75 Mass. App. Ct. 579

May 1, 2008 - October 28, 2009

Suffolk County

Present: PERRETTA, MILLS, & RUBIN, JJ. [Note 1]

Search and Seizure, Pursuit, Reasonable suspicion. Constitutional Law, Search and seizure, Investigatory stop, Reasonable suspicion. Firearms.

A Juvenile Court judge properly denied a criminal defendant's pretrial motion to suppress a firearm discarded by the defendant in the course of a pursuit on foot by police officers, where the officers had reasonable suspicion, based on specific and articulable facts and inferences therefrom, that the defendant had committed a crime, given the officers' receipt of a police radio report of shots fired in the area, one officer's prior knowledge of the defendant, and the defendant's flight upon seeing the officers approach in an unmarked police vehicle. [582-584]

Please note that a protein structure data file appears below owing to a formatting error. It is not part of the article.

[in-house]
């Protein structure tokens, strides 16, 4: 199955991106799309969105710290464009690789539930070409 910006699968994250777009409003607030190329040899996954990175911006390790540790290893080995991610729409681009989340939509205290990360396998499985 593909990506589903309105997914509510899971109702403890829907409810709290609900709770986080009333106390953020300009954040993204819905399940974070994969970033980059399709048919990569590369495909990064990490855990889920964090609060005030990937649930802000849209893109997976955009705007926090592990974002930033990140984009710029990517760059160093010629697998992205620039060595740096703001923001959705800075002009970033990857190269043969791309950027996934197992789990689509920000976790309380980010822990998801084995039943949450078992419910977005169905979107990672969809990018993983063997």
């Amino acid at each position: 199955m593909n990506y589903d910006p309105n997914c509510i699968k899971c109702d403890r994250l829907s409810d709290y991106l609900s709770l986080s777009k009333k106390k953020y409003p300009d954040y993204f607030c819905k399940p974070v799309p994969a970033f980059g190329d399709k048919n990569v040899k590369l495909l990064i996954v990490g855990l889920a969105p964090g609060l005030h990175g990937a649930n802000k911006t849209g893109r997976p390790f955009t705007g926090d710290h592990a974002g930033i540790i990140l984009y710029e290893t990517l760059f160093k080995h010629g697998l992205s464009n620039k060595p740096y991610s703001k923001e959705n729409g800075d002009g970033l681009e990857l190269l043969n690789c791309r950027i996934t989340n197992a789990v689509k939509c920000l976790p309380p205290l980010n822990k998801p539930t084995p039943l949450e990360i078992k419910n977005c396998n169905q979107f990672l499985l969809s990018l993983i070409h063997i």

COMPLAINTS received and sworn to in the Suffolk County Division of the Juvenile Court Department on November 1, 2005.

INDICTMENT found and returned in the Superior Court Department on March 6, 2006.

A pretrial motion to suppress evidence was heard by Marjory A. German, J., and the cases were tried before Robert F. Murray, J.

Stephen Buckley (Kristin Lombard O'Donnell, Assistant District Attorney, with him) for the Commonwealth.

Geoffrey DuBosque for the defendant.

PERRETTA, J. A Juvenile Court jury found the defendant guilty, as a youthful offender, of carrying a firearm without a license, and adjudicated him delinquent by reason of his illegal possession of ammunition. [Note 2] His sole argument on appeal is that because

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the police lacked reasonable suspicion to justify pursuing or stopping him, the resulting seizure of the firearm was illegal, and his motion to suppress its use as evidence should have been allowed. We conclude that the actions of the police were reasonable and that the motion was properly denied.